Advocates and powerful opponents of consumerism say they have enough signatures to question 2023 voters | So Good News


Dueling campaigns against the introduction of consumer-generated electricity in Maine each announced Monday that they will collect enough signatures to put their competing visions before voters in November 2023.

Our Power, which is the leader of the group that leads the electricity distribution company, held a press conference in Augusta before submitting more than 80,000 signatures to the Secretary of State’s office. The office must verify at least 63,067 signatures for a question to appear on the ballot.

Citizens’ intentions can create Pine Tree Power Co., described as a private, non-profit corporation operated by a 13-member board.

The goal of the program is to provide reliable, cost-effective solutions transmission and distribution services, and to help meet Maine’s climate, energy and connectivity goals. It would not generate power or sell electricity.

The Pine Tree Power initiative, above

Pine Tree Power will replace two Maine utilities, Central Maine Power and Versant Power, which have been criticized for high prices, poor performance and customer dissatisfaction.

Our Power gave its signature on Halloween, and used the day to make a statement.

“Until we get our power back, CMP and Versant will play every trick in the book, and take all the candy out of the bowl,” said Andrew Blunt, CEO of Our Power. “They will spend millions and millions more on misleading advertising. They will leave the (Public Utilities Commission) with 11.5% and 17.5% price increases, like last year, and they still want 30% more, like they did this year. “

Blunt was referring to inflation in 2021 and the ongoing lawsuits at the PUC involving both CMP and Versant over distribution requests, which are due in 2023. However, CMP’s distribution was down 5.5% this year.

These prices are different from those offered for non-renewable electricity, which are decided by the PUC following requests from private generators – not CMP or Versant. The prices have also seen a steep jump and are set to rise. Taken together, the rising cost of electricity is a burden on Mainers and should be a factor in how voters think about these questions.

The No Blank Checks Initiative, above

Efforts to force the sale of CMP and Versant assets are strongly opposed by the trade union Maine Affordable Energy. The group has launched a No Blank Checks campaign aimed at forcing the state to vote on any state debt over $1 billion, except for loans issued by a few agencies that include the Maine Turnpike Authority and the Maine Finance Authority.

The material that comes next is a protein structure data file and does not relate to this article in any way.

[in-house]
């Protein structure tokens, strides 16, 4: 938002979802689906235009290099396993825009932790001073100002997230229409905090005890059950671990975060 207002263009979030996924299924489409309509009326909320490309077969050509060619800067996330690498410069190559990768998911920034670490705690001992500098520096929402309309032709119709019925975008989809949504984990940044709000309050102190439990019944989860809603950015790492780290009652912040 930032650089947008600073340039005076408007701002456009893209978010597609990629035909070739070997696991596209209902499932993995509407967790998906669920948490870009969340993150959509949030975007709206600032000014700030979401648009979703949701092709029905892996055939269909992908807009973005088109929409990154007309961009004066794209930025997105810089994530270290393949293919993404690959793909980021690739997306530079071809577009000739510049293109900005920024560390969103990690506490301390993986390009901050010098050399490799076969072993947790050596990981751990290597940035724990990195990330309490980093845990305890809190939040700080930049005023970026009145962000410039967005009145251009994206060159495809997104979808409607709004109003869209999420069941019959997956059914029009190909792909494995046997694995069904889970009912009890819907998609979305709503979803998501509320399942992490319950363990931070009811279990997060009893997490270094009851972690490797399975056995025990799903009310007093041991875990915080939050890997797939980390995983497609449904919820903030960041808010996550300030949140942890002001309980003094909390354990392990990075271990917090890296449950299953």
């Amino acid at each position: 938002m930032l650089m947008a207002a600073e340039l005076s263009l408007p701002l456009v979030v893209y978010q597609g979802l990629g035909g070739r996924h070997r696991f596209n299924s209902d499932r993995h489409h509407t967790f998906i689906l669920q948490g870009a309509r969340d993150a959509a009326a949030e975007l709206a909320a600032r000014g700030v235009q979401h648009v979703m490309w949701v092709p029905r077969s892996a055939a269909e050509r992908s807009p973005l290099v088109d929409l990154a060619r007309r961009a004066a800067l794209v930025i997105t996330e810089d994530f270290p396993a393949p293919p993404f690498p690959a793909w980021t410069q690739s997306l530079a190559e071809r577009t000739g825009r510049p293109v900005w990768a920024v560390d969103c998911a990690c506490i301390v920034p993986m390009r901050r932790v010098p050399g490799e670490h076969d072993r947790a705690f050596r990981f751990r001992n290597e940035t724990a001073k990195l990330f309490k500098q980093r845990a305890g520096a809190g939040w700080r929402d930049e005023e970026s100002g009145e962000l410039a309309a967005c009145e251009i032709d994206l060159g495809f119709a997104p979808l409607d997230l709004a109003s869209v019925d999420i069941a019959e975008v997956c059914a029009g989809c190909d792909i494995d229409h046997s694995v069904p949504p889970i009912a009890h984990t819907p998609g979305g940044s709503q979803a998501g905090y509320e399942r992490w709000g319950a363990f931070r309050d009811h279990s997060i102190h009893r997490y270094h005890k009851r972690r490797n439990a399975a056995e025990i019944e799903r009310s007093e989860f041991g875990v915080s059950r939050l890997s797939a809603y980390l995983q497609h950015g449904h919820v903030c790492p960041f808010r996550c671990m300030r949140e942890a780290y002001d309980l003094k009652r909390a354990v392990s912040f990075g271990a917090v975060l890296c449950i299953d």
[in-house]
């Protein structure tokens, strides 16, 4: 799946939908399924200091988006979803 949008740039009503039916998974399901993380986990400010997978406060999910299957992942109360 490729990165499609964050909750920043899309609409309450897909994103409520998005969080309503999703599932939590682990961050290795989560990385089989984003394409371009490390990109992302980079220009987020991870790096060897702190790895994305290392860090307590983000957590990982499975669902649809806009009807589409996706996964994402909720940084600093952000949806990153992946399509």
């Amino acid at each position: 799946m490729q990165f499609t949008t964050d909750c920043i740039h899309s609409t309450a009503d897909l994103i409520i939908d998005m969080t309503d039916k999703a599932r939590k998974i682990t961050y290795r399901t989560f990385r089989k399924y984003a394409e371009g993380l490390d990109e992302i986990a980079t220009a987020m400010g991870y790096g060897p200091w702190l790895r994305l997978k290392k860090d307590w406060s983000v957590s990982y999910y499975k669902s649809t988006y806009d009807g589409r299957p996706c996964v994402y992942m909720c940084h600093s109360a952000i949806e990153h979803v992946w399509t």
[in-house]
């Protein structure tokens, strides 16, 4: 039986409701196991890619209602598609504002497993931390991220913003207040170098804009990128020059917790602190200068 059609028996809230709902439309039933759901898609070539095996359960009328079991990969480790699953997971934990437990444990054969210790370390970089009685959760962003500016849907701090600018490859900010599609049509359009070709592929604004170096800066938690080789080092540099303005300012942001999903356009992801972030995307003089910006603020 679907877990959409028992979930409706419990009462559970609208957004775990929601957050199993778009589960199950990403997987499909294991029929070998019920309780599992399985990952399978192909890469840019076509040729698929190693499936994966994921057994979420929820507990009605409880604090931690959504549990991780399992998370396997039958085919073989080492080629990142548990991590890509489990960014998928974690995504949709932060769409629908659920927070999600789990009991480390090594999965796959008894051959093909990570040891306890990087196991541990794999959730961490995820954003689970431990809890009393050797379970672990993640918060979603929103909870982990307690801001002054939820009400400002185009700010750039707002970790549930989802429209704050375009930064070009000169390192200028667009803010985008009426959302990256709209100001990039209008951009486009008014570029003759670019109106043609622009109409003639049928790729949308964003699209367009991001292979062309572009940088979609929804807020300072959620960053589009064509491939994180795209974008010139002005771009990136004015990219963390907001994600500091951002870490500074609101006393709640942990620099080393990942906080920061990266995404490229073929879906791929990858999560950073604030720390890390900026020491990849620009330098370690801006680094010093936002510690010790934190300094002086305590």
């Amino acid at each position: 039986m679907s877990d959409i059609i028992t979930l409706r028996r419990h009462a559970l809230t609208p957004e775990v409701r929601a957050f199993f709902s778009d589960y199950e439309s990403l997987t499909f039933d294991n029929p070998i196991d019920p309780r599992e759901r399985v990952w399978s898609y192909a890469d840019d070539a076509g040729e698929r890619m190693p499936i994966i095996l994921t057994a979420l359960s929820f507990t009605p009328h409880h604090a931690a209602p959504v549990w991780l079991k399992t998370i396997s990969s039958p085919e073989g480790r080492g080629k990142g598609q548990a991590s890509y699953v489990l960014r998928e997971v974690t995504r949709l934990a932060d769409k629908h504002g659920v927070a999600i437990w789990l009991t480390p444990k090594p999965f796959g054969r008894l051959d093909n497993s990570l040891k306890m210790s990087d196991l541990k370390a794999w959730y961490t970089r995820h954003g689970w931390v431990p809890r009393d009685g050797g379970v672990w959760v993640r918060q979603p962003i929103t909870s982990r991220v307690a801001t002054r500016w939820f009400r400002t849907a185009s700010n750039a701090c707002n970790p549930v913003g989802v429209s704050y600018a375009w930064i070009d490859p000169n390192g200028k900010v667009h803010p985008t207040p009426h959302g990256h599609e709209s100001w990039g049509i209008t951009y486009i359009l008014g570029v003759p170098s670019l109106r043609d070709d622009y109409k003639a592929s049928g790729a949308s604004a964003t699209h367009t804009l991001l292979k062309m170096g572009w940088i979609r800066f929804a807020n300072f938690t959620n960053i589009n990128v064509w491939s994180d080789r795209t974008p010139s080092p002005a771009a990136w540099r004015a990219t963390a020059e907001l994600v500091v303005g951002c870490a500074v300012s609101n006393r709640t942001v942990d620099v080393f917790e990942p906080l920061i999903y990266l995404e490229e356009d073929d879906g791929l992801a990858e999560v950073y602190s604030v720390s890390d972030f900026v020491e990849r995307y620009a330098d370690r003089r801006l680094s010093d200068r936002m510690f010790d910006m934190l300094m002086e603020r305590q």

The group announced Monday that it has collected 92,164 signatures to put the issue on the upcoming November ballot.


Monday’s conflicting announcements represent differing views on what could happen.

The ongoing debate is how long the acquisition will take, the combined value of CMP and Versant’s assets, and when — or if — customers will begin to see potential savings.

Maine Affordable Energy compares the process to legal challenges that are expected to take 10 years and cost electric customers $13.5 billion to pay off debt related to the acquisition of two private companies.

“When the Legislature considered the proposal to operate Maine’s private electric utilities three years ago, no one knew what the consequences would be for Maine’s electric customers,” Willy Ritch, CEO of No Blank Checks, said in a statement. “We now know the cost will be in the billions of dollars, yet the organizers of Pine Tree Power would prefer that Mainers not know the true cost of the takeover.”

Our Power contradicts this assessment. The group says the acquisition could take three to four years and cost less, and estimates the total value of CMP and Versant’s assets to be around $3.3 billion.

Our Power also says that customers will begin to save money immediately after the sale, even including the initial purchase price, because Pine Tree Power will be able to borrow operating and maintenance costs at about one-third of the cost that CMP and Versant can.

Another point of contention is that Pine Tree Power would be “state controlled”.


The project will be managed by a panel of 13 voting members; seven will be elected to represent the five state Senate districts. Six people will be appointed experts and seven elected members. The actual grid work is managed by a third party contractor hired by the agency.

But critics say they refer to Pine Tree Power as a “controlled government” because it would be a quasi-municipal entity. Pine Tree Power’s elected board is eligible for taxpayer funding under the Maine Clean Election Act.

The agency cannot serve the 97 smaller counties in Maine that already have other utility or electric utilities, such as Kennebunk Light & Power and Madison Electric Works.

Although any vote could be more than a year away, Maine Affordable Energy has already spent $10.4 million trying to sway public opinion. The money comes from CMP’s parent company, Avangrid Inc., in Connecticut, according to Maine financial reports. About $3.7 million was spent on social media and online marketing and $3.6 million on professional services.

Our Power has taken in $526,000 in donations, records show, mostly from individuals.

It is unclear what will happen if both referendums pass next November. Ritch said his group’s legal research shows that voters will be asked at the next election whether or not they approve of the debt caused by the confiscation of weapons. However, Emily Cook, a spokeswoman for the Secretary of State’s office, said that such verification involves interpreting the text of the referendum questions, and the office is not ready to comment at this time.

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